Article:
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Council approves Visit LaGrange budget

For the first time in more than 28 years, the LaGrange City Council approved a tourism budget Tuesday for an agency that was not the LaGrange-Troup County Chamber of Commerce.

The LaGrange City Council reviewed Visit LaGrange Inc.’s budget during Tuesday’s work session.

The budget listed an estimated $850,000 in income from the hotel/motel tax in the city. The funds legally have to be spent to encourage tourism within the community.

“This represents three and a half out of the eight cents that we collect [for tourism],” LaGrange Mayor Jim Thornton said.

“Because three cents of the eight go into the general budget of the city — always has, always will — three and a half has to be used for marketing and promotion, which is what Bobby [Carmichael’s] group has been assigned. The other one and a half cents is being banked right now, and at some point that will be available for tourism product development. We cannot spend it on general operations of the city, but we’re holding it for tourism product development, which can be used to fund bricks and mortar. It can be used to fund programming, activity, etc.”

The Visit LaGrange Inc. budget included a breakdown of how the funds will be spent, with $314,500 directed to marketing and advertising alone and an additional $195,000 dedicated to event recruitment.

The budget also listed $84,635.25 for personnel expenses and $28,000 for administrative expenses.

Bobby Carmichael, chairman of the Visit LaGrange Tourism Board, said that the personnel expenses will be different for the next fiscal year, since the newly-formed direct marketing organization will only have a president or assistant for half of the current budget year. Visit LaGrange is currently trying to fill the roles of president and assistant.

The total expenses are budgeted to be $622,135.25, leaving a net income $227,864.75.

For comparison, under the FY19 chamber tourism budget, the five biggest expenses were $300,000 for advertising, $150,000 for sports and tournaments, $125,800 for salaries and wages, $75,000 for the trolley special project and $50,000 for a special project at Boyd Park.

The Visit LaGrange budget under review does not consider tourism product development funds, which are considered separately.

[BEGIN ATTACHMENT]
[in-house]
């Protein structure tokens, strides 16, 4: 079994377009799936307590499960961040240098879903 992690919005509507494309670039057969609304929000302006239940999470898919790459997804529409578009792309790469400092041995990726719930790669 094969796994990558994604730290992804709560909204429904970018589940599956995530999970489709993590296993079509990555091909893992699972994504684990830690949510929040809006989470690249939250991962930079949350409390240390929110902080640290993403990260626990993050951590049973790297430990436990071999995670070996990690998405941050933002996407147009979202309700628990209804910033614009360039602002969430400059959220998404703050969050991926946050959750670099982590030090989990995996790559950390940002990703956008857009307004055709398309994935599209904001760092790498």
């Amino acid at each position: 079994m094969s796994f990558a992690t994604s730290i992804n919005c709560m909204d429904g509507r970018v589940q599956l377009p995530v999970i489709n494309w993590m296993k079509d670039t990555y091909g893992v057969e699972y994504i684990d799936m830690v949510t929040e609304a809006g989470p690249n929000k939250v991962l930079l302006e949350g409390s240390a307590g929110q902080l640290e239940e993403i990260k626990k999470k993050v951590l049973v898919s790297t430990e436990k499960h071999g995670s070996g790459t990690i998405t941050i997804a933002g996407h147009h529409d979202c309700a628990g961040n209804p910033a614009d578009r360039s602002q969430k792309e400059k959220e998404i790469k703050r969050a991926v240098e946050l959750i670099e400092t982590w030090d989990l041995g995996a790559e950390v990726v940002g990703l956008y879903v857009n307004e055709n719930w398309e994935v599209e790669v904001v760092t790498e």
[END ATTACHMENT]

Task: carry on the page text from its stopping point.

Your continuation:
Carmichael also discussed some of the efforts that have already been made, including asking a state group to evaluate what LaGrange needs in terms of tourism at no cost to the city.

“We have asked the tourism product development team from the state to come down to LaGrange in probably about 18 months,” Carmichael said. “They come in for three or four days. They bring a team. They evaluate your tourism products that you’ve got and also help brainstorm on additional products you can provide or have in your community.”

He said that Visit LaGrange is already working to encourage more big-name events such as the annual Bike Ride Across Georgia to come to or through LaGrange. He also spoke briefly on some of the events where Visit LaGrange hopes to promote the city’s tourist features.

Council members Nathan Gaskin, Mark Mitchell and Jim Arrington all spoke favorably on the proposed budget.

“This really gives me great confidence in tourism,” Arrington said. “I have never seen a budget like this, so I appreciate it.”

Visit LaGrange Inc. established its bylaws in August. It has submitted its application to the Internal Revenue Service for 501(c)6 status, and Carmichael said results on the application are expected within the next month or two.

“For years, we’ve done a great job with industrial development, and that’s a huge sector for us, so I think making tourism its own standalone entity is going to shine the light on tourism, and I think we are going to create a whole new sector,” Carmichael said. “Thank you for making the decision to create the new DMO.”